On the other hand, in case of a logical blocking against overwriting (locking) it is possible to program the cell multiple times before switching the cell into a locked state. This provides, however, only a logical protection, so that the security is, in general, not as high as for a physical protection. The locked state is moreover indistinguishable from the unlocked state or, in other words, additional information is required to distinguish between both states.

Embodiments of the present invention aim to provide a non-volatile fast programmable cell with irreversible states, which are—without physical action from outside—physically non-reversible. Hence, the irreversible state is not only blocked by a logical obstruction (for example by setting a specific flag) for changing the states. On the other hand, embodiments allow switching the cell between the two reversible states with almost no limitations with respect to the number of changes as long as the cell is not switched into the irreversible state or into one of its irreversible states.

Embodiments relate therefore to an electronic device comprising a circuitry and an asymmetric phase change memory cell comprising at least a first, a second and a third state. The asymmetric phase change memory cell is configured to allow switching from the third state into the first or into the second state in response to a signal comprising at least a predefined level. The circuitry is configured to provide a first and a second signal to the asymmetric phase change memory cell, wherein the first signal causes switching between the first and the second state and the second signal causes switching from the first or from the second state into the third state. The circuitry is configured to provide signals up to a maximum level, which is below the predefined level.

In contrast to conventional one time programming cells, embodiments define a cell that may physically be changed so that the cell may not be programmable anymore. The irreversible state can therefore be distinguished from the other two reversible states, which is not the case for conventional logical obstructions (for performing certain operations).

Another set of problems deals with the protection of the generation of a device specific bitstream KI (=key), which can be generated by an integrated circuit. Such circuits can, for example, be realized in terms of a so-called physically uncloneable function (PUF). A PUF circuit is employed, for example, in identification devices used to implement a secret key mutual authentication protocol. Said identification devices as, for example, RFID chips (RFID=Radio Frequency Identification) may be used for identifying the owner of the chip or the product to which the chip is connected. The physical uncloneable function comprises, for example, a circuit, which exploits chip-to-chip process variations and generates on the fly a volatile chip individual key.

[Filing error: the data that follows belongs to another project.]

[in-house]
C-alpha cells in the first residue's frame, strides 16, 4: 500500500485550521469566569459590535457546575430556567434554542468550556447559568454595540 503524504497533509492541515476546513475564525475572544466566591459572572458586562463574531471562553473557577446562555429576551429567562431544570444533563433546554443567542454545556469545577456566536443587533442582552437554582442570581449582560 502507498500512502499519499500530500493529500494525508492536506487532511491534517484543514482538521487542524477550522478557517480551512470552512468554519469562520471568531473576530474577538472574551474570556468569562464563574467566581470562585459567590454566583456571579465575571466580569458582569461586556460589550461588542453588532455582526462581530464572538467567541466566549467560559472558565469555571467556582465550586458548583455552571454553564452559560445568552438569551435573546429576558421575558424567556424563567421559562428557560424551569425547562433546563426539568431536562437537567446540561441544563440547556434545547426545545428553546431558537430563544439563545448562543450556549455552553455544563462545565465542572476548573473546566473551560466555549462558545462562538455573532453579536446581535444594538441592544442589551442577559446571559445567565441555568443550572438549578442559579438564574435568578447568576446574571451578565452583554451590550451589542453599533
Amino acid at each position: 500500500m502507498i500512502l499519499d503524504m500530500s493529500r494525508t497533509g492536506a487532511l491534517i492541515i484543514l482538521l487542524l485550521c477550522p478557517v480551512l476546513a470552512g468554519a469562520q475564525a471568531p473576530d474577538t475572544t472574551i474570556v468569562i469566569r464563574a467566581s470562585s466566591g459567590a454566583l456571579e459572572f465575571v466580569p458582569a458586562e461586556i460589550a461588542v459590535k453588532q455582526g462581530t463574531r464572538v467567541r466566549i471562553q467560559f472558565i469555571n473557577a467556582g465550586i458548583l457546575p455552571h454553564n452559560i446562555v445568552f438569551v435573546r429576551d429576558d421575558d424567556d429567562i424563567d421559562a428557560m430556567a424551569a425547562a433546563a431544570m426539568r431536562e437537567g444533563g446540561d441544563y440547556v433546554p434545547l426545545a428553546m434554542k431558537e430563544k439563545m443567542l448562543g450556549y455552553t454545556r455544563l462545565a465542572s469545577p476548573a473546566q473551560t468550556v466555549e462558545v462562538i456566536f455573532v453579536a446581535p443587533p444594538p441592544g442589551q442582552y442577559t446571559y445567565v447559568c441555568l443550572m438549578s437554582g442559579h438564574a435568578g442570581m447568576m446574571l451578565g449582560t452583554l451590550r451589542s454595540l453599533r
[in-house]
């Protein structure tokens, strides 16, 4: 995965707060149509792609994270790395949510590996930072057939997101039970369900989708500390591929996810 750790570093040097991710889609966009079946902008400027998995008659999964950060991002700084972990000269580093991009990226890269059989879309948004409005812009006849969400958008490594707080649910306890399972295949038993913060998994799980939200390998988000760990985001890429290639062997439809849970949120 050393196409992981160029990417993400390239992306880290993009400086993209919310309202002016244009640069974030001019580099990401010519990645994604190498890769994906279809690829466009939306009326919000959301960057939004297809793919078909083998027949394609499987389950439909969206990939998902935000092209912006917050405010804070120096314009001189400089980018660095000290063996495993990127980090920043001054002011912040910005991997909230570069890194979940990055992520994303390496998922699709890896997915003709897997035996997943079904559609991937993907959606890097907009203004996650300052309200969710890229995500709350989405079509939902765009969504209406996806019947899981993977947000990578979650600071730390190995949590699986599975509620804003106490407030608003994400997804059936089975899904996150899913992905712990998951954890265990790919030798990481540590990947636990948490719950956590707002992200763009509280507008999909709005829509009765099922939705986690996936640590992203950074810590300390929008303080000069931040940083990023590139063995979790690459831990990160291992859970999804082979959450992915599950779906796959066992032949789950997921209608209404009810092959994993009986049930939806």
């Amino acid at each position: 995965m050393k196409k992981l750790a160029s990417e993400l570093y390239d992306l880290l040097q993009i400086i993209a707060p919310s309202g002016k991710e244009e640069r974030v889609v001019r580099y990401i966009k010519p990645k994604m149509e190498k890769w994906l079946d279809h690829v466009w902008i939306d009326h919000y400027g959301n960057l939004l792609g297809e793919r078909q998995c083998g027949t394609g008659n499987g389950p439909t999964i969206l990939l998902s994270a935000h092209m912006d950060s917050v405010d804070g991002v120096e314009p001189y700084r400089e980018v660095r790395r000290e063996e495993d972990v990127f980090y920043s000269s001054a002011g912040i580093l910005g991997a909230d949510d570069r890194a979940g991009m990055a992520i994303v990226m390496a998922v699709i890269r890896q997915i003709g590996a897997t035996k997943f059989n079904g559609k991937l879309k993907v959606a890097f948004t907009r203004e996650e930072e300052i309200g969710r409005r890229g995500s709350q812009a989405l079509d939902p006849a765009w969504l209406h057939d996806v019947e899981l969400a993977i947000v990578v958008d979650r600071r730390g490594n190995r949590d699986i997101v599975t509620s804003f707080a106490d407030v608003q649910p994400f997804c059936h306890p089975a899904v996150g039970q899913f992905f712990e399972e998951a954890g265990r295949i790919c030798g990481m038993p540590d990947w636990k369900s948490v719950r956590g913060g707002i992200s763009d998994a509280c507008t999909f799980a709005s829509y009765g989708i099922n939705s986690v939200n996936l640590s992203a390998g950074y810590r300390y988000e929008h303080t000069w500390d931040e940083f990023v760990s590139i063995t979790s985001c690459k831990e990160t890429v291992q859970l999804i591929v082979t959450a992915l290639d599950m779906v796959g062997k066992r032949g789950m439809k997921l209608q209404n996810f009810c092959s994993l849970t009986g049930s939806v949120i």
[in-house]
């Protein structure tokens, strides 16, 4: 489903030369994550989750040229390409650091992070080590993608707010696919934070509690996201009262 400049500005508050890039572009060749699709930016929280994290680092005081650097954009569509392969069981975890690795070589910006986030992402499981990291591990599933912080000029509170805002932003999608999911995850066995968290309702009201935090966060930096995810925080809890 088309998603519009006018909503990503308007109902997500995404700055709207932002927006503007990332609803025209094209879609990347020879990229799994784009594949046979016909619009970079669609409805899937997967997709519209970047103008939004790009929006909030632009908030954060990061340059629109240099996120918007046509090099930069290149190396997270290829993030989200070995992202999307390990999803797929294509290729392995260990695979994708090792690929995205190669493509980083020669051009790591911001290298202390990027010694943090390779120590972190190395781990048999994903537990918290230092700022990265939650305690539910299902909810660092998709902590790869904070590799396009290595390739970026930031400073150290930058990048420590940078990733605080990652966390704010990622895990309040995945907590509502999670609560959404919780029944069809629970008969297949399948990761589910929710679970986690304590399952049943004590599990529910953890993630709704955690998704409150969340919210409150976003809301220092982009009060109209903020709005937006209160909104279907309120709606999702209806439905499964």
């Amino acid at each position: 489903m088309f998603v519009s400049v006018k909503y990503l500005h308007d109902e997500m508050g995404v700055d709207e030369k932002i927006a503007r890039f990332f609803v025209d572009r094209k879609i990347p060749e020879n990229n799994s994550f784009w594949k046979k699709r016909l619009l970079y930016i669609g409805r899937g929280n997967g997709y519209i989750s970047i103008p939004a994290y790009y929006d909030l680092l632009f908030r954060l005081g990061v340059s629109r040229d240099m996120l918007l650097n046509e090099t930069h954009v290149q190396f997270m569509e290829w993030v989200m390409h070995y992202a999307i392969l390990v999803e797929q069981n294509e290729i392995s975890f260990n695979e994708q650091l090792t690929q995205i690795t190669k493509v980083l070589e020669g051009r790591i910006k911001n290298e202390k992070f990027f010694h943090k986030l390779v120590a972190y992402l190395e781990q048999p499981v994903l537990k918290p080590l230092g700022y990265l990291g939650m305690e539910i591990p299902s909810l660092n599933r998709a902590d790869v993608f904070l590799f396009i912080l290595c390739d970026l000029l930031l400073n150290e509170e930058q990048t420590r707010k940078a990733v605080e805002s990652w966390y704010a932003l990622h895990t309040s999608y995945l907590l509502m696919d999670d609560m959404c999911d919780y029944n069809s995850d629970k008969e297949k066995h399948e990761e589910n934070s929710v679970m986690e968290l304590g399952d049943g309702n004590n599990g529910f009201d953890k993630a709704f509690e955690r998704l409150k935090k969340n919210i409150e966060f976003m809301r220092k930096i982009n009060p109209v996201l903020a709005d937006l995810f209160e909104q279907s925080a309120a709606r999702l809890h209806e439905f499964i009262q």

The PUF offers a unique and unpredictable way of mapping challenges to responses (=the uncloneable function), although different PUFs may have been manufactured by the same process and may comprise the same devices. The uncloneability property is related to unavoidable manufacturing variations so that each device differs from another device in their electric characteristics. In silicon PUFs for example, the switching delays of transistors may deviate from each other, so that a simple time measurement for a signal propagating along different paths may differ from PUF to PUF in an unpredictable way. The manufacturing tolerances as, for example, layer thickness, doping levels, geometrical distances, etc. are namely controllable only up to certain accuracy. For example, there are no two transistors, whose threshold voltages are exactly the same. Due to this unpredictability, every PUF comprises its own challenge-response authentication.

A PUF-generated secret key guarantee therefore a higher security against cloning than a key programmed in a non-volatile memory because tampering attempts will destroy the key.

Therefore, the PUF comprises, for example, the following properties:

(a) the uncloneability, implying that a potential attacker is unable to generate the same bitstream KI with an identical circuit, nor is he able to predict the integrated circuit-specific bitstream from his knowledge of the circuit;

(b) the uniqueness, meaning that the same circuit generates on each integrated circuit a different and, hence, device individual bitstream.

Therefore, an indistinguishable and uncloneable fingerprint is generated by the integrated circuit (in the broadest sense).